On the last day of competition at this year’s Homeless World Cup, local volunteer Alfredo Segura Molina is bursting with pride at having been able to become part of the event in his home city.
“It’s been a fantastic tournament. I see it as a brotherhood between the players where they buy into the concept of winning but winning fairly. Everyone is full of love and affection for each other and no one is above or below anyone else.”
The 46-year-old is easy to spot among the crowds in his massive sombrero that says ‘Viva Mexico’ on the front as he patrols Pitch 3 in his role as ball collector.
Working in the evenings has allowed him to spend his free time at the Zocalo, and such has been his enjoyment of the last six days that Molina is thinking of returning to volunteer at next year’s event.
“I’ve loved my time here. In fact, I’ve thought about going to Wales next year to be a volunteer and work alongside the people who I’ve made friends with from different countries,” he says.
“I’m delighted about the life experience being here has given me. We all feel equal here, and that’s what I have loved most.”
Prior to the tournament, Molina had no idea about the existence of the Homeless World Cup, but decided to become involved following some research into the event and the idea behind it.
“I didn’t know anything about the tournament beforehand. When I saw an open call for volunteers I wondered what it was about and started to investigate. I saw on the internet what the idea of the Homeless World Cup was and I was hooked.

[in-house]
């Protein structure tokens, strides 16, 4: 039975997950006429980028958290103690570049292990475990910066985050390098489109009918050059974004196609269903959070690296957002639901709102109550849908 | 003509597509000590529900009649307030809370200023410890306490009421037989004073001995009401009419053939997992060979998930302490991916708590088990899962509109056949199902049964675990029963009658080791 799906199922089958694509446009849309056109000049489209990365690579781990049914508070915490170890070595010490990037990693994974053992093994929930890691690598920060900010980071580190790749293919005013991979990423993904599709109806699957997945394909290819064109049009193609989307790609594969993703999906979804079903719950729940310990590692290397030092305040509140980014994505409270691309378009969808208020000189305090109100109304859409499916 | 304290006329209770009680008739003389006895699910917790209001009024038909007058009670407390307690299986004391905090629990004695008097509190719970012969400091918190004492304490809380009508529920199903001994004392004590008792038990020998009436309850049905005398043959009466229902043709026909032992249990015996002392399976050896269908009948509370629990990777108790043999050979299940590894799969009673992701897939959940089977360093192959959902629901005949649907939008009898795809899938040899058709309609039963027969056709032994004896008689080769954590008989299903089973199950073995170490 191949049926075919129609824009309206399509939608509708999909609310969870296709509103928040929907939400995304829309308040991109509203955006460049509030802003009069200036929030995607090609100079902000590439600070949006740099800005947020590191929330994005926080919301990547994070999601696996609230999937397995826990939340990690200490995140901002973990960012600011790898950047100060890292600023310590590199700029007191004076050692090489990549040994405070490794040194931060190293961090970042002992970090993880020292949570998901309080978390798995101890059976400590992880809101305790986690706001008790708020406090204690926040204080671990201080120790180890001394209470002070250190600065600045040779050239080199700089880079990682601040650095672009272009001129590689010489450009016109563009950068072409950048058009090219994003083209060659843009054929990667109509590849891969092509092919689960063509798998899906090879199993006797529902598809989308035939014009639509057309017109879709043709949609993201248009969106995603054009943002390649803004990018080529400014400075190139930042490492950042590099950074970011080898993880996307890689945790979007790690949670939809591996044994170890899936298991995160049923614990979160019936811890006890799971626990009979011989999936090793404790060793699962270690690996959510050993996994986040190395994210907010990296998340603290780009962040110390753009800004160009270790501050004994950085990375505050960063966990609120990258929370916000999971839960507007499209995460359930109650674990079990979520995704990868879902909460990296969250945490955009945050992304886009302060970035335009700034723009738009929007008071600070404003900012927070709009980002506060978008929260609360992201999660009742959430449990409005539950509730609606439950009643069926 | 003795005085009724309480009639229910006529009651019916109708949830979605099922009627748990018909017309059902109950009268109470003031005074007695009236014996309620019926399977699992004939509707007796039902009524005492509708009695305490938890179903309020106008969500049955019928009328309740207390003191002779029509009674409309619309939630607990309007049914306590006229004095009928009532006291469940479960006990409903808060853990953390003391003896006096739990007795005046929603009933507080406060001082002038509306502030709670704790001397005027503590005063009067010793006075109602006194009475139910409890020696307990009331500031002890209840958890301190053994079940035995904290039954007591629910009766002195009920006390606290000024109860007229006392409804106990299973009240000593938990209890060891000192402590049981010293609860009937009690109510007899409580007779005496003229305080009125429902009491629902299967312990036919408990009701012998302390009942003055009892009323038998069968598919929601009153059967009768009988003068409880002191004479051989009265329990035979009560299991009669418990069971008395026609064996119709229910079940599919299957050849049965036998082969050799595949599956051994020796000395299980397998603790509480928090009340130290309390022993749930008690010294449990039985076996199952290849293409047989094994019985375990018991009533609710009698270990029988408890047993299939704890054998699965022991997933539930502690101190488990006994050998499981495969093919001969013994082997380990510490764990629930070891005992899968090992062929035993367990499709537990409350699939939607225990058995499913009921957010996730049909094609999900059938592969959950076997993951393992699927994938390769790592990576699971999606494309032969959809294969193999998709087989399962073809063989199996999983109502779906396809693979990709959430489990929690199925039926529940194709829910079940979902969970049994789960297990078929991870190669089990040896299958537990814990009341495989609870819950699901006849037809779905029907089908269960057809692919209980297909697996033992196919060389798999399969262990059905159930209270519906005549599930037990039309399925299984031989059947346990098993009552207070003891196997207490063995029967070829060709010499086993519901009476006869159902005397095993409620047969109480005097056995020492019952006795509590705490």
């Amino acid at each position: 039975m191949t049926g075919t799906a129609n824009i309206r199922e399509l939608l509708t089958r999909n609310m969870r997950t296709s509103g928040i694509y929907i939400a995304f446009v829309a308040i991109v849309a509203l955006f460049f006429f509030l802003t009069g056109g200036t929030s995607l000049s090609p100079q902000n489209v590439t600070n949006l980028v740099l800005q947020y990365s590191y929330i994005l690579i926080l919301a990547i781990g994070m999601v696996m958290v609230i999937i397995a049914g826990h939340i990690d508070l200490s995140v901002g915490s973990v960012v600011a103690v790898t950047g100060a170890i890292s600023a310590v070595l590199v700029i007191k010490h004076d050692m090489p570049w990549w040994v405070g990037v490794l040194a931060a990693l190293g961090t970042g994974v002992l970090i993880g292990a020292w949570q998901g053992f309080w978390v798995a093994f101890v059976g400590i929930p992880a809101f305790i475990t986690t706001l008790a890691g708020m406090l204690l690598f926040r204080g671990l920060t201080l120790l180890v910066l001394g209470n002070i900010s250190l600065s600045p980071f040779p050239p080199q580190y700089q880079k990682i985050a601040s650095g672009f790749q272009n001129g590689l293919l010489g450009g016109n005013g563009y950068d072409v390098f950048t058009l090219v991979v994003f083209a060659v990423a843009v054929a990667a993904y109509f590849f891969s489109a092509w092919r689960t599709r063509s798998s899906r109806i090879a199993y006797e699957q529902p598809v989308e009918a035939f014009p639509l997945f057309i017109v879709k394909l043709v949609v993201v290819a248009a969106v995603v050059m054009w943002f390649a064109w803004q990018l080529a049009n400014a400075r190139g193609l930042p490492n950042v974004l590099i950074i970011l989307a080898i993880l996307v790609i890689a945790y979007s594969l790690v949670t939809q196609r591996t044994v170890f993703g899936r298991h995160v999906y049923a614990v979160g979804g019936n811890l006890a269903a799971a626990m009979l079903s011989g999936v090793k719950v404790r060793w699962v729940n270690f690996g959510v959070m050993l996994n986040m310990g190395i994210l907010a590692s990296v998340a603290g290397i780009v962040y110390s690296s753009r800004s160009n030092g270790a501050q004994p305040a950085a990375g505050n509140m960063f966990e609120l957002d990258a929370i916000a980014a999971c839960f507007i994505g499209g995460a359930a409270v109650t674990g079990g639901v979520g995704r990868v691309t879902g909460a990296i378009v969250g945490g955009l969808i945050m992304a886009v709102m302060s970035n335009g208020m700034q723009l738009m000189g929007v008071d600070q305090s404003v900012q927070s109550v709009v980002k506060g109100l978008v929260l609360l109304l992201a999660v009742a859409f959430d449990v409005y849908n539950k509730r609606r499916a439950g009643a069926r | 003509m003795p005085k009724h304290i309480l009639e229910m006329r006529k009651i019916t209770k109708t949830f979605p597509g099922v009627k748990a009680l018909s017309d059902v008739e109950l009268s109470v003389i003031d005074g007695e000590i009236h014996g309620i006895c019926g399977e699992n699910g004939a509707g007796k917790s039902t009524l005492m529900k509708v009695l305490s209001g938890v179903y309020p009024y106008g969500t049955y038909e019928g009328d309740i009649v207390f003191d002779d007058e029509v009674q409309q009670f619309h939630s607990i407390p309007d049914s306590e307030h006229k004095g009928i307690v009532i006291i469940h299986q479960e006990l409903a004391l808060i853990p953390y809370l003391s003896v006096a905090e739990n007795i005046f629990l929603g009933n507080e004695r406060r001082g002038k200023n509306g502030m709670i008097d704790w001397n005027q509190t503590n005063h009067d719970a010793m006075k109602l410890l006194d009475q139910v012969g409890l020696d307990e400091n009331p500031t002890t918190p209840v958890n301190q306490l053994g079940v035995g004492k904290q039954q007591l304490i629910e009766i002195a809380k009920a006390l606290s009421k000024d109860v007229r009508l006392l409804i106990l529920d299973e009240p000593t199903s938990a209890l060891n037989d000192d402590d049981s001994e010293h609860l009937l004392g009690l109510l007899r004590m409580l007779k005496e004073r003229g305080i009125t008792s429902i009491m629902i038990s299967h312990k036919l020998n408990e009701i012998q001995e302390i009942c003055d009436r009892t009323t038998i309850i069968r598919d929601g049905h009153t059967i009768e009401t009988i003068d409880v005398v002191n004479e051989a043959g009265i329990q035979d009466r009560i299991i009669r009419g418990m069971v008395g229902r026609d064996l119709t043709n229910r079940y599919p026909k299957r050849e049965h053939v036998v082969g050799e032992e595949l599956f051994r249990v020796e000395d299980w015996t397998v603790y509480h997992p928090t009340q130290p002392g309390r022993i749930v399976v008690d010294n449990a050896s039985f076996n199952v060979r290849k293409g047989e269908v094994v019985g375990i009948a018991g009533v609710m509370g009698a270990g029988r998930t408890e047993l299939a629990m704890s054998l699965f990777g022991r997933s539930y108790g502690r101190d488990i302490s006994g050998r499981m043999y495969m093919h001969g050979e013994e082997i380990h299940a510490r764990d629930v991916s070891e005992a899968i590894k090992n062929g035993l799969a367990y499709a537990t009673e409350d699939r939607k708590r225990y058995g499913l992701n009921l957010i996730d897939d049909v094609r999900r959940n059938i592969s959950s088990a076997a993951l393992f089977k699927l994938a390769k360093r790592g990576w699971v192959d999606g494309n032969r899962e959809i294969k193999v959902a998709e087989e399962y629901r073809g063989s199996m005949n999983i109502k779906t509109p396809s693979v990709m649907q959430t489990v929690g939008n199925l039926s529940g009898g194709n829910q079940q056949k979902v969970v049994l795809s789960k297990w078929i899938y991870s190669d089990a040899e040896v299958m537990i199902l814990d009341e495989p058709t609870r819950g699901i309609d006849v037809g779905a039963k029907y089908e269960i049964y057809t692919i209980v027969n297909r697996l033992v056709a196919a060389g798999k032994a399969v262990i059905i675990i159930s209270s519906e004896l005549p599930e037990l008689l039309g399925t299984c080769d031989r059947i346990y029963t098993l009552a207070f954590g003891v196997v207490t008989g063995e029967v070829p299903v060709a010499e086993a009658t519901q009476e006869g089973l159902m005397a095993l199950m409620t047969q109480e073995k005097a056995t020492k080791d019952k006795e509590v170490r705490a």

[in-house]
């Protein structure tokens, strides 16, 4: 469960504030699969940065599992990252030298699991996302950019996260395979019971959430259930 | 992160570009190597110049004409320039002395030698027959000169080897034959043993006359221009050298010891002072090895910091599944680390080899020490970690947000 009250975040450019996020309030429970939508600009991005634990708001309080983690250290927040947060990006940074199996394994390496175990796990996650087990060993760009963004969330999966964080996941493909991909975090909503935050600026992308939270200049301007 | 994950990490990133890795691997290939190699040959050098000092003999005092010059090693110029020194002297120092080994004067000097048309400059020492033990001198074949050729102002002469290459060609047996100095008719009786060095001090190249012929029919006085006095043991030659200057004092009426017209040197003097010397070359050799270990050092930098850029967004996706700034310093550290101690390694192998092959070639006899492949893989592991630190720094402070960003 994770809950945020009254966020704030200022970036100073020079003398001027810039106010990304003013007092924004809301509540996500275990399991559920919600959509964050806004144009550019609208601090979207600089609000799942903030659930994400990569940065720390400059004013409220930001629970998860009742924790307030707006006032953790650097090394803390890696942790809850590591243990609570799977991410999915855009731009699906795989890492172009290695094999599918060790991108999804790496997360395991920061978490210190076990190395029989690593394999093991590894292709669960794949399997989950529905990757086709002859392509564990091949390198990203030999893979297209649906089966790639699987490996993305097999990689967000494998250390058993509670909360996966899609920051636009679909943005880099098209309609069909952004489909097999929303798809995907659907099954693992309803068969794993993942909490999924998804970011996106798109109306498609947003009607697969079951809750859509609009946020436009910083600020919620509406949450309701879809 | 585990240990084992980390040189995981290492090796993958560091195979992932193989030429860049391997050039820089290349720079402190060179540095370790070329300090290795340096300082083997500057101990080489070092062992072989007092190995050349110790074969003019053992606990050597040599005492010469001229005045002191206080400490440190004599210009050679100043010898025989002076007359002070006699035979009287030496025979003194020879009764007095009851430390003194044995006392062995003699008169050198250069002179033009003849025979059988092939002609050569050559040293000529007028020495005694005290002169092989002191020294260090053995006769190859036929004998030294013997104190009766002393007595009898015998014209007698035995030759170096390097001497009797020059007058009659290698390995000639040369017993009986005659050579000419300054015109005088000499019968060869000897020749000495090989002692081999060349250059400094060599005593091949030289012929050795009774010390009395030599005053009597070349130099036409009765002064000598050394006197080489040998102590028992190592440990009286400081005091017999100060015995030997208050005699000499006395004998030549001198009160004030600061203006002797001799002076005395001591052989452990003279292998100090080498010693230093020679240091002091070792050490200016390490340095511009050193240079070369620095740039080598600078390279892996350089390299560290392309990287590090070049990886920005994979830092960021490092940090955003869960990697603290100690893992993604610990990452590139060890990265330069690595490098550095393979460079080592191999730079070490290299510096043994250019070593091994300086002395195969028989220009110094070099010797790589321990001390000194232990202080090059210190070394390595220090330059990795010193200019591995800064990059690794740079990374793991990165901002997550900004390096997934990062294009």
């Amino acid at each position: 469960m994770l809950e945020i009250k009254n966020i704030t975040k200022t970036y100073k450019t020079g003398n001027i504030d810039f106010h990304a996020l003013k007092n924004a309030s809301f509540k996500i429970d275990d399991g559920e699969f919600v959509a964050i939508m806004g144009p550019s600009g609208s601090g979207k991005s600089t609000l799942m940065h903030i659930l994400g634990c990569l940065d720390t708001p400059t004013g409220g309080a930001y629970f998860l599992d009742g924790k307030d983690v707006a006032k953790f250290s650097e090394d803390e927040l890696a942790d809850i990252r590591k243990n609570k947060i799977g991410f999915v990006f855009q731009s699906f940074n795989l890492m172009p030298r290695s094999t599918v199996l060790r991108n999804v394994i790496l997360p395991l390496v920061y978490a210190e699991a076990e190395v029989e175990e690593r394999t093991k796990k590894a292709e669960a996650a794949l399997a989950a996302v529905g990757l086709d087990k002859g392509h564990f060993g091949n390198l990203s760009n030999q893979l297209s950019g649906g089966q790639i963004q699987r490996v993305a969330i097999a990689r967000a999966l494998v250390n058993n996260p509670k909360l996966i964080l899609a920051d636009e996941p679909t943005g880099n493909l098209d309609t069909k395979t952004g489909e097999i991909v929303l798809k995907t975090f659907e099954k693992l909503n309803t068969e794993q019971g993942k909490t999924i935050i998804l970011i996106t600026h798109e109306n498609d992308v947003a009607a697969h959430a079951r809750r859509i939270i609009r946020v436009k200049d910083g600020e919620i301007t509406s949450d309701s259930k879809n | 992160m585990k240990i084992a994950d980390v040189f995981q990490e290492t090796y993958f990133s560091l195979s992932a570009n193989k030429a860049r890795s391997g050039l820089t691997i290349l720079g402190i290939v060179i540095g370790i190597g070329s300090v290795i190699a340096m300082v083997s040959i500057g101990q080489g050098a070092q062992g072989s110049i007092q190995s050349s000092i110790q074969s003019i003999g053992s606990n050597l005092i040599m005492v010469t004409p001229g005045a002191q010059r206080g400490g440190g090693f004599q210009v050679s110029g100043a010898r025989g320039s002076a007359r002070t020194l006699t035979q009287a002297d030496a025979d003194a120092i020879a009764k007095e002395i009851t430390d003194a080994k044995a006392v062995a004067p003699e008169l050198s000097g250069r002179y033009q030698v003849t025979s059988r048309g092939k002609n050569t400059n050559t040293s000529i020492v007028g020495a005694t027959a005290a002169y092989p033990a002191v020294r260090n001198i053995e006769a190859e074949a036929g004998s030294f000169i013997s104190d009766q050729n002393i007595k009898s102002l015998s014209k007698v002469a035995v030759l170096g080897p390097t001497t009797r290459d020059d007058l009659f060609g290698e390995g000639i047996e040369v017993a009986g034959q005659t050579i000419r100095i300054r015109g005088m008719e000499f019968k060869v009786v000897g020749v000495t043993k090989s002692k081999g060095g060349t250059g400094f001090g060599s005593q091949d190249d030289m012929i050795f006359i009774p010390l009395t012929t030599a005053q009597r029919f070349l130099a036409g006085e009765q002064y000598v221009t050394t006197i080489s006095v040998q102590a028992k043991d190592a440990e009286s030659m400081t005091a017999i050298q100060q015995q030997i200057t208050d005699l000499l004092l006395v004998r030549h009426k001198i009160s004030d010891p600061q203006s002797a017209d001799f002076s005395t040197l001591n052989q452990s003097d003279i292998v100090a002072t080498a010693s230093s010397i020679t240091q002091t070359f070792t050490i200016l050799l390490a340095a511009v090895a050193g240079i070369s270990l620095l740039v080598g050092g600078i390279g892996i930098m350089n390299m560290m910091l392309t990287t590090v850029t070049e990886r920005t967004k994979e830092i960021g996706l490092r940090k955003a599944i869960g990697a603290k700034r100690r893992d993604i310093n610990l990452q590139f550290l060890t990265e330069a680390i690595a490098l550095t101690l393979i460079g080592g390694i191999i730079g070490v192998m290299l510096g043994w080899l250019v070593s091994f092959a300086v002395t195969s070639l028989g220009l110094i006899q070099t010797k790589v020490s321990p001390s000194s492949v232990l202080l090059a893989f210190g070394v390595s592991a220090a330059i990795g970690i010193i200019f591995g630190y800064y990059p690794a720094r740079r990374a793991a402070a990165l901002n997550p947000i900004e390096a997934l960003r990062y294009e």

“I said to myself ‘I need to be there’ to see firsthand the experience of the players, and then I watched some short video footage from previous tournaments, which reasserted my desire to be part of it.”
The event is one that Molina thinks can really be used as a motor for change in his native Mexico.
“The Homeless World Cup idea is one that I think can really help the kids on the streets in Mexico, To me, getting involved in their social programmes offers real solutions. It can be the seed planted for young people to become better players and better people.”
And while he has one eye on his home nation, there’s a completely different team that has won his affections.
“I’ve been supporting Mexico, obviously, but it’s Greece Women’s team that have stolen my heart. They haven’t brought a team that has the ability to compete for trophies, but that hasn’t stopped them really enjoying themselves on the pitch.
“Even if a team scores 10 against them, it doesn’t stop them from smiling. I love their attitude,” he says.
Words: Craig Williams
Images: Daniel Lipinski